NCERT Solutions for Class 11 History for Chapter 1 From the Beginning of Time
Look at the diagram showing the positive feedback mechanism on page 13. Can you list the inputs that went into tool making? What were the processes that were strengthened by tool making?
Increase in size and capacity of brain
Visual surveillance, long distance walking, while foraging and hunting
Upright walking (Bipedalism)
Hands freed for using tools and carrying infants, objects
The processes which were strengthened by the making of tools were:
In the process of making tools, man interacted with varieties of stone and wooden materials; his mental capacity, material knowledge with specific technical skills improved. This improvement shifted man's mode of earning food from scavenging to hunting and crop cultivation. Now he could use tools to hunt animals and to process the meat by separating bones.
2. Humans and mammals such as monkeys and apes have certain similarities in behaviour and anatomy. This indicates that humans possibly evolved from apes. List these resemblances in two columns under the headings of (a) behaviour and (b) anatomy. Are there any differences that you think are noteworthy?
Humans and mammals such as monkeys and apes have certain similarities in behaviour and anatomy. This shows that humans possibly evolved from apes.
Resemblances in behavior:
Both can climb on trees
Both can stay as groups and look after their babies by carrying them and feeding them.
Both use oral sound to communicate with each other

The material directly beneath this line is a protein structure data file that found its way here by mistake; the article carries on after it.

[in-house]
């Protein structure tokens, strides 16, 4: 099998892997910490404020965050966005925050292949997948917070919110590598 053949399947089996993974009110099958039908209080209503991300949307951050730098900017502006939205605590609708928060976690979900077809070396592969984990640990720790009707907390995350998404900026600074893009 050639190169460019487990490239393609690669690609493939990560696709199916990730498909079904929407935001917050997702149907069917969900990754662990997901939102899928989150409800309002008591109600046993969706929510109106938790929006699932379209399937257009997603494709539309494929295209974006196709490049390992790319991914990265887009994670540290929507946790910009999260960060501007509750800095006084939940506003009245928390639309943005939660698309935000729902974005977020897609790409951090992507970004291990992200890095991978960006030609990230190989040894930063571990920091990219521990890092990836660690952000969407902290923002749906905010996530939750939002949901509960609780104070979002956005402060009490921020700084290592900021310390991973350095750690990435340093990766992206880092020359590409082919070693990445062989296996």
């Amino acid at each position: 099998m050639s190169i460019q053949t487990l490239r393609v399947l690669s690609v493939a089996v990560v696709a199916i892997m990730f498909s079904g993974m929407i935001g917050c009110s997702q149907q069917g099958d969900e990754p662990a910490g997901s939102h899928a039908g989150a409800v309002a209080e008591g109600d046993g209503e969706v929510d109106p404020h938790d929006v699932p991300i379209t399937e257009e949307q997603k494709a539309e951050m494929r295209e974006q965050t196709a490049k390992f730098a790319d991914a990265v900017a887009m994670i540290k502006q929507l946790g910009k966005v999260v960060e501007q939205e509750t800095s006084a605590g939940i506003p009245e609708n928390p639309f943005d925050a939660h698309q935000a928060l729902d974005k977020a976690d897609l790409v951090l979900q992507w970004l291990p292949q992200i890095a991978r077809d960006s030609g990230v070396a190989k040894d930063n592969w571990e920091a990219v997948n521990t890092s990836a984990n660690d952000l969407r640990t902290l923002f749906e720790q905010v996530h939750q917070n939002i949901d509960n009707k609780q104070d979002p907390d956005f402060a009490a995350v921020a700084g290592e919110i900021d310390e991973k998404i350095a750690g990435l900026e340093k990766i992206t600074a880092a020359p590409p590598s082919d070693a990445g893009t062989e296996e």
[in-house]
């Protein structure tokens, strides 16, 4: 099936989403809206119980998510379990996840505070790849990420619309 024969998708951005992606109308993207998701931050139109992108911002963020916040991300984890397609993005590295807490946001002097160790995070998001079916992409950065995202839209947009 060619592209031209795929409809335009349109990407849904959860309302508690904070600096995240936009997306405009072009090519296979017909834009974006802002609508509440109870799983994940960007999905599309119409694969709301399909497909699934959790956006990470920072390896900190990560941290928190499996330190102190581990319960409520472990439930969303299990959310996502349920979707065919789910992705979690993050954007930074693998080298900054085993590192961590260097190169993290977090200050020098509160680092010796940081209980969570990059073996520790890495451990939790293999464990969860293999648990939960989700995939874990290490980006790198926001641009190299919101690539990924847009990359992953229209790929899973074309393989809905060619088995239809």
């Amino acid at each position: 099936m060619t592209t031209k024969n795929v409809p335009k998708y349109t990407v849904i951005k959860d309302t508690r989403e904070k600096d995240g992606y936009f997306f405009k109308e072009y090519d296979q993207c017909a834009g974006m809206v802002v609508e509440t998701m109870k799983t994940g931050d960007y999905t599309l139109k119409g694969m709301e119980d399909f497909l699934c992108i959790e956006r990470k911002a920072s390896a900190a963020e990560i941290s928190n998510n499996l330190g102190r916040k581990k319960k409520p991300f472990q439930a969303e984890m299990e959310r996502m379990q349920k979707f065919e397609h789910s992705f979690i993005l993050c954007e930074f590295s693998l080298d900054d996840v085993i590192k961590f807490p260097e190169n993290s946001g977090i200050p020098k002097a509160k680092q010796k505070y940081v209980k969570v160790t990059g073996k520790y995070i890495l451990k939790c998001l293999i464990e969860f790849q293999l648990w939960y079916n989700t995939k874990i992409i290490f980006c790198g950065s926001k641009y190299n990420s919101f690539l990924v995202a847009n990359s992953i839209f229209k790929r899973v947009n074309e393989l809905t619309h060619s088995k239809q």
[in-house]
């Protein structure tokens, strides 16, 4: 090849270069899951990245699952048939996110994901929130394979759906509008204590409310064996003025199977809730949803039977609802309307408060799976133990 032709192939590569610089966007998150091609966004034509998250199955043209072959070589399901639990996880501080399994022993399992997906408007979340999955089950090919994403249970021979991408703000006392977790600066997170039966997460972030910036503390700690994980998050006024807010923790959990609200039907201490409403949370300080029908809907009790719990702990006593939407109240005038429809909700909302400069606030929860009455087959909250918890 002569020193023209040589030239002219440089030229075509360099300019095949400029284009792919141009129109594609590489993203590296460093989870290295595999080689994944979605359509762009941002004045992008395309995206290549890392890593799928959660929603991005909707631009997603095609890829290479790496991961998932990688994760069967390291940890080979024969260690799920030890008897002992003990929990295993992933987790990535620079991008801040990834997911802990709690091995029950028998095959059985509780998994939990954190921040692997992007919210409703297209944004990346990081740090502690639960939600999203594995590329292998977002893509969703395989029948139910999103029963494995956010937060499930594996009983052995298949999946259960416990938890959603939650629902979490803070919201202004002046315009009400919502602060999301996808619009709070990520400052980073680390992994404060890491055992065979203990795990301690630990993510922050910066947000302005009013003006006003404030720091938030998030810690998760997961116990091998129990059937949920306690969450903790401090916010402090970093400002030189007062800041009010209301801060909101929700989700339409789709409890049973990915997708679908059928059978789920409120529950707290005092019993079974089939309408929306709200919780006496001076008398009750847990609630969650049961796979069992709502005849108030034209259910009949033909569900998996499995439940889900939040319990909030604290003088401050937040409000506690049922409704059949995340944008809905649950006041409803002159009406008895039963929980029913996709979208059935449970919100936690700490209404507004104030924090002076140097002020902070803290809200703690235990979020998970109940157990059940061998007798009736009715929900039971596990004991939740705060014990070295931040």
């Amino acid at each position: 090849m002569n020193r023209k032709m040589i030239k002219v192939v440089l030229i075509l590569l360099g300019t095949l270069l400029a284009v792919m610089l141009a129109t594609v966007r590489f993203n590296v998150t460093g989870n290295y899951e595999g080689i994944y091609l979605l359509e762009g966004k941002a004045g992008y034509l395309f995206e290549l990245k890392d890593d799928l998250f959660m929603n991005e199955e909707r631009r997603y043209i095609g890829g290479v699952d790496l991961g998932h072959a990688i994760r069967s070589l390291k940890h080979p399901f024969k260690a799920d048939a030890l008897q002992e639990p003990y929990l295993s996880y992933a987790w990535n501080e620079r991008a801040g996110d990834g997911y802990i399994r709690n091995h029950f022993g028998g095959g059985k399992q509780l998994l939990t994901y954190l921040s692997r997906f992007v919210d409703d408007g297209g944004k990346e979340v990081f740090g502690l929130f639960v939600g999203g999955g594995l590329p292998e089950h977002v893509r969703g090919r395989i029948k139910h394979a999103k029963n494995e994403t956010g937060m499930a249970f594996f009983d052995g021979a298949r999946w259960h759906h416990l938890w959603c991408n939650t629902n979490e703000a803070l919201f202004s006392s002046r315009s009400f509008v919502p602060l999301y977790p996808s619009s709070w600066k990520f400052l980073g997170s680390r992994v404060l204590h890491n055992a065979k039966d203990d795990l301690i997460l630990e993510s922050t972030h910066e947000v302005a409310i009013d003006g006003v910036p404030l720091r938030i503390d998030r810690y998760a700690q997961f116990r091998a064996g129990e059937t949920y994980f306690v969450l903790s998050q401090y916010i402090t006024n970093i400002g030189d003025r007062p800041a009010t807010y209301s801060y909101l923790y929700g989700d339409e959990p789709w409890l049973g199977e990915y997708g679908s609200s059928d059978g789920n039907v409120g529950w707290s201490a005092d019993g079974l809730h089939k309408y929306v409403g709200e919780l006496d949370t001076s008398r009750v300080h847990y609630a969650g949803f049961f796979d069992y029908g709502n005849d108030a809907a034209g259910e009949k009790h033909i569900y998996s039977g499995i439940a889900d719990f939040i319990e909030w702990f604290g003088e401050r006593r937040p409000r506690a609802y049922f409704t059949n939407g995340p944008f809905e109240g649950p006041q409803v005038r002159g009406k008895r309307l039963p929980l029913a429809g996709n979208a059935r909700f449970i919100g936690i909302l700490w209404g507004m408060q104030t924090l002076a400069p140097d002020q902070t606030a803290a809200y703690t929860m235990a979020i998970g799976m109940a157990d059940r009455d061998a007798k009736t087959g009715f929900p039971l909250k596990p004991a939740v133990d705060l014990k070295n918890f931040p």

Resemblances in anatomy: Both have -
a long gestation period following birth
different types of teeth
ability to maintain a constant body temperature
- Some features of human tool making are not known among apes.
- Certain anatomical and neurological (related to the nervous system) adaptations have led to the skilled use of hands, due to the important role of tools in human lives. Monkeys and apes have no such physical neurological features.
- Moreover, the ways in which humans use and make tools often require greater memory and complex organisational skills, both of which are absent among apes and monkeys.
Discuss the arguments advanced in favour of the regional continuity model of human origins. Do you think it provides a convincing explanation of the archaeological evidence? Give reasons for your answer.
The regional continuity model (with multiple regions of origin) argues that the archaic (the old) Homo sapiens in different regions gradually evolved at different rates into modern humans, and hence the variation in the first appearance of modern humans in different parts of the world. The argument is based on the regional differences in the features of present-day humans. Supporters of this theory advocate that these dissimilarities are due to differences between the pre-existing Homo erectus and Homo heidelbergensis populations that occupied the same regions.
However, the available evidence of the earliest fossils of modern humans from Omo in Ethiopia disproves the claims of the regional continuity model.